Chad is one of the poorest countries in the world. It receives European Union (EU) aid in the political, economic and commercial domains, as well as development aid and humanitarian aid.
Chad suffered political instability until 2009, but a dialogue between the presidential majority and the opposition began from 2006. In 2007, this finally led to an agreement with a view to strengthening the democratic process. This agreement, for which the EU played an important role as a facilitator, was the basis for the legislative reform and the establishment of an electoral administration, which allowed elections to be held in 2011. On 2 April 2013, a political agreement protocol was signed by the political players (majority and opposition) and the representatives of civil society to create the National Framework for Political Dialogue; his agreement led to the launch of the new electoral cycle. The electoral process began with the enrolment of Chadians abroad, then those inside the country, by the Independent National Electoral Commission in 2015. The presidential election other was held on 10 April 2016 and the opposition contested the result of the vote. President Déby Itno was re-appointed for a 5th term at an investiture ceremony on 8 August 2016. No date has been given for the legislative elections.
However, in terms of respecting human rights, the confrontations have had harmful consequences. A committee of inquiry, particularly supported by the European Union, worked to uncover the exactions which accompanied these events, and to determine accountability. Today, Chad has signed the main international and regional agreements on human rights, but they have yet to be fully and properly applied.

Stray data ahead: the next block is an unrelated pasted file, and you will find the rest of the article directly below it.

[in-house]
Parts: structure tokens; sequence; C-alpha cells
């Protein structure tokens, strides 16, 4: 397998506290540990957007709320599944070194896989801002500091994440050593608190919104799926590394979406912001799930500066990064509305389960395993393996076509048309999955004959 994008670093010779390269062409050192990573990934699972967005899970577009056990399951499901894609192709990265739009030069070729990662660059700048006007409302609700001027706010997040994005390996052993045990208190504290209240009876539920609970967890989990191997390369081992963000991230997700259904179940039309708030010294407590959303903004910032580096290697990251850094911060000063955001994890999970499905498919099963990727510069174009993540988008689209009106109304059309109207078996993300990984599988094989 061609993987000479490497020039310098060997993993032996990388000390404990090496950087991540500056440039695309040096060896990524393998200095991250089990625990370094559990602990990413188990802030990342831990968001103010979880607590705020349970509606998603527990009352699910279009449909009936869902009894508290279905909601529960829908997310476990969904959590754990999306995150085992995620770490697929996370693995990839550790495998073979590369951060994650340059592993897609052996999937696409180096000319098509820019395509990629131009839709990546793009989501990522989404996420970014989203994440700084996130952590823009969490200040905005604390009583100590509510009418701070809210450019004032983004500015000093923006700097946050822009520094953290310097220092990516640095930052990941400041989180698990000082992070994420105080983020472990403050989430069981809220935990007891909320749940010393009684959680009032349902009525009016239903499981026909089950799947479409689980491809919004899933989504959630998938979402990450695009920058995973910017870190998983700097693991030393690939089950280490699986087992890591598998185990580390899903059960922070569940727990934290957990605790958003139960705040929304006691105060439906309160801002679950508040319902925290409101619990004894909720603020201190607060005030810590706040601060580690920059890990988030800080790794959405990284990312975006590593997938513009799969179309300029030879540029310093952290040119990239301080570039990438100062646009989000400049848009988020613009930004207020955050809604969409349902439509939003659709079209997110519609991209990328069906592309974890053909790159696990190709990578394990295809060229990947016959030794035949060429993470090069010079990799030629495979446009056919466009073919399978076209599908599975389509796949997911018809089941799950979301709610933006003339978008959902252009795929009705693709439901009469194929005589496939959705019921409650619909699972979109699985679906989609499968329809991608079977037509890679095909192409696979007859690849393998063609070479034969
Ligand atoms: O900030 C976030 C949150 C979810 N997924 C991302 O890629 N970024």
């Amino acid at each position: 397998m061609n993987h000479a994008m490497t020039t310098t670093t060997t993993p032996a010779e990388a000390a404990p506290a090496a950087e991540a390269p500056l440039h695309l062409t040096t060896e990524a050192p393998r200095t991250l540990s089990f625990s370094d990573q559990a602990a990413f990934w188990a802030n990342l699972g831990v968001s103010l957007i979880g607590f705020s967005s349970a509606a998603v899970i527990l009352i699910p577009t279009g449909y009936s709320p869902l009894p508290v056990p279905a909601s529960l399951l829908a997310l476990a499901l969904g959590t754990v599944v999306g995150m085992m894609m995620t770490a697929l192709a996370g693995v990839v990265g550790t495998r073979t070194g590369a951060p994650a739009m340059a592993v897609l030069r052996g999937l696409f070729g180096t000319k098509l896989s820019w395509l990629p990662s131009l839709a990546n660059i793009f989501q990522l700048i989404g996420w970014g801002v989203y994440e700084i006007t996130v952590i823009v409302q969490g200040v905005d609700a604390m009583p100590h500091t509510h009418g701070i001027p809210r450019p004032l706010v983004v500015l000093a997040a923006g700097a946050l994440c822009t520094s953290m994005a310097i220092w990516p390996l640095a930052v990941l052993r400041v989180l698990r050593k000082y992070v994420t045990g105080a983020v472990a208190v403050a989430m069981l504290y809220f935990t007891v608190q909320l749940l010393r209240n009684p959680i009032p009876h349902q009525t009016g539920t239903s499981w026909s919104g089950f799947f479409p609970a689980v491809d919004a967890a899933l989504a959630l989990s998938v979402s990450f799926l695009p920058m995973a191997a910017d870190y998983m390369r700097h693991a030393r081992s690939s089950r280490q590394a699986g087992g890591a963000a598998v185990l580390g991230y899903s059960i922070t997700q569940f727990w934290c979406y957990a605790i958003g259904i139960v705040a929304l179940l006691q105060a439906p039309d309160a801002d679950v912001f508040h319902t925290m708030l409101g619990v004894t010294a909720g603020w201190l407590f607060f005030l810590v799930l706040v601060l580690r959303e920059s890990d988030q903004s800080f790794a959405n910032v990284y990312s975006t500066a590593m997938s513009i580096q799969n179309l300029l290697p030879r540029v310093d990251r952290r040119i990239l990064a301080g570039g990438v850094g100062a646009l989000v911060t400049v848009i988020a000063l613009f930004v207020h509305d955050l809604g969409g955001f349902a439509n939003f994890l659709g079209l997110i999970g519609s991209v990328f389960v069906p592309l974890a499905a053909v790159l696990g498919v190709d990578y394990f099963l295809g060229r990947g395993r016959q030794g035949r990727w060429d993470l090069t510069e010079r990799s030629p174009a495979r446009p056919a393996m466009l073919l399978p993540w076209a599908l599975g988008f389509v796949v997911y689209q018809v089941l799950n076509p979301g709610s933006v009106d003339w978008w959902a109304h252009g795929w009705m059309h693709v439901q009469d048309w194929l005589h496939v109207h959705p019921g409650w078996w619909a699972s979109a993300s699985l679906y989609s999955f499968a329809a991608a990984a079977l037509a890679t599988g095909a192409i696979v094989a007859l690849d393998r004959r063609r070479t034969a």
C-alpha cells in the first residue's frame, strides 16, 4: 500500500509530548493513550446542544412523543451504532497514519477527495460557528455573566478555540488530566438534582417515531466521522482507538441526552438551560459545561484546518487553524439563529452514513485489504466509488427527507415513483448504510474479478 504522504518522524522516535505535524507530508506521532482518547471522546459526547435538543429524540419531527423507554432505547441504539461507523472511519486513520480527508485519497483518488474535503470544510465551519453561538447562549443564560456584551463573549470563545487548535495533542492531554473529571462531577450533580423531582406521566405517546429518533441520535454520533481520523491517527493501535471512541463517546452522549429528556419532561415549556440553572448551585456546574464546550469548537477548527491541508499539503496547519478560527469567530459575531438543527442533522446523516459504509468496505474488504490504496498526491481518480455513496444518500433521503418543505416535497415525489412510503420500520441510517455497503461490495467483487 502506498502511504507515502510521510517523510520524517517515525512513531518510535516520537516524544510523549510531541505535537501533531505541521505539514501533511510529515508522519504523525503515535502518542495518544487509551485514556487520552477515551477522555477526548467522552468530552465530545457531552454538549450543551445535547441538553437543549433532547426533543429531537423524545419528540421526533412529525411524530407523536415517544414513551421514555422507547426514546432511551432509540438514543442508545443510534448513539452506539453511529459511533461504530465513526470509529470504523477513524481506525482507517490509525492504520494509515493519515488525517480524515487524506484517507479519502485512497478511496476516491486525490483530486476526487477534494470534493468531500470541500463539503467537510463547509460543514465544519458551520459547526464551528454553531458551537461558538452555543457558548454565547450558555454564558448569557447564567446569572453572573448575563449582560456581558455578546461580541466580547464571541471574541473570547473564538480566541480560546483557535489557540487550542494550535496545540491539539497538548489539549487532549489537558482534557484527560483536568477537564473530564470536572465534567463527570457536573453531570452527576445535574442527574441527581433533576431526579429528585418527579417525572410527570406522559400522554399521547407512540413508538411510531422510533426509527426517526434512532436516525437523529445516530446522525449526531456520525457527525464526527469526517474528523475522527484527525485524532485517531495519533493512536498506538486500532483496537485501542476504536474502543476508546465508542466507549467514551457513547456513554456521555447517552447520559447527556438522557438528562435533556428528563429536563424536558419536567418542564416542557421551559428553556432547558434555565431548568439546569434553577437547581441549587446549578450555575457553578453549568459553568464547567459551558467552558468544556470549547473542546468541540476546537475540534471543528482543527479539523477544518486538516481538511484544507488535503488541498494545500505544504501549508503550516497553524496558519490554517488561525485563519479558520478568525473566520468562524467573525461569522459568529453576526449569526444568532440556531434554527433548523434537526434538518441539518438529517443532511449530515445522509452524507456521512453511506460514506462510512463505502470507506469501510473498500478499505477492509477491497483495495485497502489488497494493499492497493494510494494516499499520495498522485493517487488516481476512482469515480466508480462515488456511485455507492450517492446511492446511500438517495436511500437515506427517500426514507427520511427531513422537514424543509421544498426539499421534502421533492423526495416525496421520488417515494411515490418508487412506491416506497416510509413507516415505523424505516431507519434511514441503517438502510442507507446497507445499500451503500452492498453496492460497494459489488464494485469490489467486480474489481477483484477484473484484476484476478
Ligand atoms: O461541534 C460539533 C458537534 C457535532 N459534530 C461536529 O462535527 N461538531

Two kamikaze attacks on 15 June and 11 July 2015 in the capital, N'Djamena, killed dozens of people and injured around a hundred others. To suppress the perpetrators, backers and accomplices of the kamikaze attacks (which are considered acts of terrorism), the government submitted a bill for a law to combat acts of terrorism for examination by the National Assembly on 30 July 2015, which was subsequently adopted. The law for the suppression of acts of terrorism is characterised by backward steps, particularly the questioning of the abolition of the death penalty and very long custody periods. To apply this law, presumed backers and accomplices of the N'Djamena attacks were sentenced to death by the Chadian courts and shot.
Following the presidential election of 10 April 2016, around 60 soldiers disappeared because they did not vote according to the instructions of their superiors. Others were arrested and tortured and some presumed disappeared soldiers were presented on national television. Nevertheless, a certain number of families remain without news of their lost members. The public prosecutor at the N'Djamena High Court announced the abandonment of the judiciary inquiry concerning the presumed disappeared persons.
The EU has also supported projects for the professionalisation of the media and their consolidation in the public debate, particularly through the thematic European Initiative for Democracy and Human Rights (EIDHR) programme and the Instrument for Stability - Rapid Reaction Mechanism (IFS-RRM).
Despite a relatively stable internal situation since 2009, Chad remains a fragile country, in addition to being exposed on almost all of its borders to conflict zones and/or hotbeds of insecurity. The forces of order have implemented many security measures around the country, and a state of emergency was declared in November 2015 in the Lake Chad region. The improvement of the security context in Chad still requires progress.